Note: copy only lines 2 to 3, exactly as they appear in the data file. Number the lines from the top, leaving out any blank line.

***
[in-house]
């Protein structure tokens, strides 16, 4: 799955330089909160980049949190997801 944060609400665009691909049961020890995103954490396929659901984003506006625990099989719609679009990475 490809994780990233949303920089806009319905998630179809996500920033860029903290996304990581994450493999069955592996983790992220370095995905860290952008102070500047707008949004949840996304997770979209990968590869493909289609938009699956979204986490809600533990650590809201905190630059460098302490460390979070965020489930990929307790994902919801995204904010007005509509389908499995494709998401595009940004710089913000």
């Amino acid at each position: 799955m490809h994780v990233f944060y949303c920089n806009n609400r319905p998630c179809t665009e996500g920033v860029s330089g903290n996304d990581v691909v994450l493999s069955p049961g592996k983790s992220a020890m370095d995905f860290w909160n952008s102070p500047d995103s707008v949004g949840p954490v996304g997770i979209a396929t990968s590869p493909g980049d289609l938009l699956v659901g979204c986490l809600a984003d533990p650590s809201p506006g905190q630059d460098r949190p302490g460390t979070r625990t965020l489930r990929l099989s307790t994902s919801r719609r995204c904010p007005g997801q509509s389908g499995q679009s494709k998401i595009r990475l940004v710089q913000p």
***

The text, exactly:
């Protein structure tokens, strides 16, 4: 799955330089909160980049949190997801 944060609400665009691909049961020890995103954490396929659901984003506006625990099989719609679009990475 490809994780990233949303920089806009319905998630179809996500920033860029903290996304990581994450493999069955592996983790992220370095995905860290952008102070500047707008949004949840996304997770979209990968590869493909289609938009699956979204986490809600533990650590809201905190630059460098302490460390979070965020489930990929307790994902919801995204904010007005509509389908499995494709998401595009940004710089913000």
């Amino acid at each position: 799955m490809h994780v990233f944060y949303c920089n806009n609400r319905p998630c179809t665009e996500g920033v860029s330089g903290n996304d990581v691909v994450l493999s069955p049961g592996k983790s992220a020890m370095d995905f860290w909160n952008s102070p500047d995103s707008v949004g949840p954490v996304g997770i979209a396929t990968s590869p493909g980049d289609l938009l699956v659901g979204c986490l809600a984003d533990p650590s809201p506006g905190q630059d460098r949190p302490g460390t979070r625990t965020l489930r990929l099989s307790t994902s919801r719609r995204c904010p007005g997801q509509s389908g499995q679009s494709k998401i595009r990475l940004v710089q913000p």